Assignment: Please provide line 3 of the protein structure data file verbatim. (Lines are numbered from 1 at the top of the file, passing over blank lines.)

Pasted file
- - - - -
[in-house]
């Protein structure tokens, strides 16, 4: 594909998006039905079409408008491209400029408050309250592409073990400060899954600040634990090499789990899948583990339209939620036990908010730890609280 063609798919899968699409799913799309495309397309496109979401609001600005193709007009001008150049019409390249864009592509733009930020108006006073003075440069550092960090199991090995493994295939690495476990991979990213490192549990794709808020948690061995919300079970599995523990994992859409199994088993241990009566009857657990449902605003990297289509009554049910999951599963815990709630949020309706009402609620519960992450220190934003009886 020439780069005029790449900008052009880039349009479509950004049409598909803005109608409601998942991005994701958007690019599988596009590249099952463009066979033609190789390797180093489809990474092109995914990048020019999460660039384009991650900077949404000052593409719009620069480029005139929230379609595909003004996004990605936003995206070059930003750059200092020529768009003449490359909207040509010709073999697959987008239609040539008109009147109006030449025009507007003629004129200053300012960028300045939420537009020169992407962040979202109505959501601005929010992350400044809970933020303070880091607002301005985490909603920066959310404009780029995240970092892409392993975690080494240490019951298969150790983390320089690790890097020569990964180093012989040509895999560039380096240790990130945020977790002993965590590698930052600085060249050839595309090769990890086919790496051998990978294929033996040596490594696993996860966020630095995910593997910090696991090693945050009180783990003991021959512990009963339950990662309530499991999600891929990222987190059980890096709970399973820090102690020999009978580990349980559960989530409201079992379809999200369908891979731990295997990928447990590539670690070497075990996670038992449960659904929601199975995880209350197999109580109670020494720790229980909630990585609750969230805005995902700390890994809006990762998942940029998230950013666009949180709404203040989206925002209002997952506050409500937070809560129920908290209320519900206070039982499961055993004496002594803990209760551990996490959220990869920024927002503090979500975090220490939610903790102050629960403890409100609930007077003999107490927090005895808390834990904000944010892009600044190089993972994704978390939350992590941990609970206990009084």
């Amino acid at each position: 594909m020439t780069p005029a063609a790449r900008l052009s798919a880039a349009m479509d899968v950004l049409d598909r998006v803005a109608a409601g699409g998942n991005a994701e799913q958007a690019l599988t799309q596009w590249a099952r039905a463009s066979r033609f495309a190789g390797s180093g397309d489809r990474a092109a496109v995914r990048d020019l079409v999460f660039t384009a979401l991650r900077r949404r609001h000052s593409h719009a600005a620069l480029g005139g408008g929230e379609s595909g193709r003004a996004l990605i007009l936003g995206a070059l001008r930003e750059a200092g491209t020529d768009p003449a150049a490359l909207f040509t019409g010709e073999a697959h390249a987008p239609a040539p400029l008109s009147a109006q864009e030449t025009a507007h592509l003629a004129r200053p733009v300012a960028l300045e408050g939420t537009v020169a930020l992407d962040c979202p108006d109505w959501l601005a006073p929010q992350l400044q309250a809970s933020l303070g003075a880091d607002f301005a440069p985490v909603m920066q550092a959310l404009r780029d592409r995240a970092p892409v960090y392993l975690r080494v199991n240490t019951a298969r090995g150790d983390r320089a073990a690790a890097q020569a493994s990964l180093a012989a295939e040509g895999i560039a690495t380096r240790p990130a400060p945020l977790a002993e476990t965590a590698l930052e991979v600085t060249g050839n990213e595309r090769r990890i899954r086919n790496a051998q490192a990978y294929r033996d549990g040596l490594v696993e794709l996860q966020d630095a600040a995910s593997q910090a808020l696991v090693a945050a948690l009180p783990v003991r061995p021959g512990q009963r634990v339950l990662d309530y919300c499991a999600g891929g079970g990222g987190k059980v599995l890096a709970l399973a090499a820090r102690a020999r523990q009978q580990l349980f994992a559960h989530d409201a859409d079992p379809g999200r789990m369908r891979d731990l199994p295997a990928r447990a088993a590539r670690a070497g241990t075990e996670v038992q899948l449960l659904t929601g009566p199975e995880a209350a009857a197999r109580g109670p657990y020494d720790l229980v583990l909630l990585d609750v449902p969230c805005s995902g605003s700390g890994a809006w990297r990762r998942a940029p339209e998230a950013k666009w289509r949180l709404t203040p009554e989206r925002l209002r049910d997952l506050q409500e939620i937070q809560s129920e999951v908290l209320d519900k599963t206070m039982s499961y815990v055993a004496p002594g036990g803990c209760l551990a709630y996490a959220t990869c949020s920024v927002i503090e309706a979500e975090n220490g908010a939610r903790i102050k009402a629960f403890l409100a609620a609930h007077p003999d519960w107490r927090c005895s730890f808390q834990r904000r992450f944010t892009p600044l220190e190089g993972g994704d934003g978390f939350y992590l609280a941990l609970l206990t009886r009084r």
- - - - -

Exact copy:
């Amino acid at each position: 594909m020439t780069p005029a063609a790449r900008l052009s798919a880039a349009m479509d899968v950004l049409d598909r998006v803005a109608a409601g699409g998942n991005a994701e799913q958007a690019l599988t799309q596009w590249a099952r039905a463009s066979r033609f495309a190789g390797s180093g397309d489809r990474a092109a496109v995914r990048d020019l079409v999460f660039t384009a979401l991650r900077r949404r609001h000052s593409h719009a600005a620069l480029g005139g408008g929230e379609s595909g193709r003004a996004l990605i007009l936003g995206a070059l001008r930003e750059a200092g491209t020529d768009p003449a150049a490359l909207f040509t019409g010709e073999a697959h390249a987008p239609a040539p400029l008109s009147a109006q864009e030449t025009a507007h592509l003629a004129r200053p733009v300012a960028l300045e408050g939420t537009v020169a930020l992407d962040c979202p108006d109505w959501l601005a006073p929010q992350l400044q309250a809970s933020l303070g003075a880091d607002f301005a440069p985490v909603m920066q550092a959310l404009r780029d592409r995240a970092p892409v960090y392993l975690r080494v199991n240490t019951a298969r090995g150790d983390r320089a073990a690790a890097q020569a493994s990964l180093a012989a295939e040509g895999i560039a690495t380096r240790p990130a400060p945020l977790a002993e476990t965590a590698l930052e991979v600085t060249g050839n990213e595309r090769r990890i899954r086919n790496a051998q490192a990978y294929r033996d549990g040596l490594v696993e794709l996860q966020d630095a600040a995910s593997q910090a808020l696991v090693a945050a948690l009180p783990v003991r061995p021959g512990q009963r634990v339950l990662d309530y919300c499991a999600g891929g079970g990222g987190k059980v599995l890096a709970l399973a090499a820090r102690a020999r523990q009978q580990l349980f994992a559960h989530d409201a859409d079992p379809g999200r789990m369908r891979d731990l199994p295997a990928r447990a088993a590539r670690a070497g241990t075990e996670v038992q899948l449960l659904t929601g009566p199975e995880a209350a009857a197999r109580g109670p657990y020494d720790l229980v583990l909630l990585d609750v449902p969230c805005s995902g605003s700390g890994a809006w990297r990762r998942a940029p339209e998230a950013k666009w289509r949180l709404t203040p009554e989206r925002l209002r049910d997952l506050q409500e939620i937070q809560s129920e999951v908290l209320d519900k599963t206070m039982s499961y815990v055993a004496p002594g036990g803990c209760l551990a709630y996490a959220t990869c949020s920024v927002i503090e309706a979500e975090n220490g908010a939610r903790i102050k009402a629960f403890l409100a609620a609930h007077p003999d519960w107490r927090c005895s730890f808390q834990r904000r992450f944010t892009p600044l220190e190089g993972g994704d934003g978390f939350y992590l609280a941990l609970l206990t009886r009084r």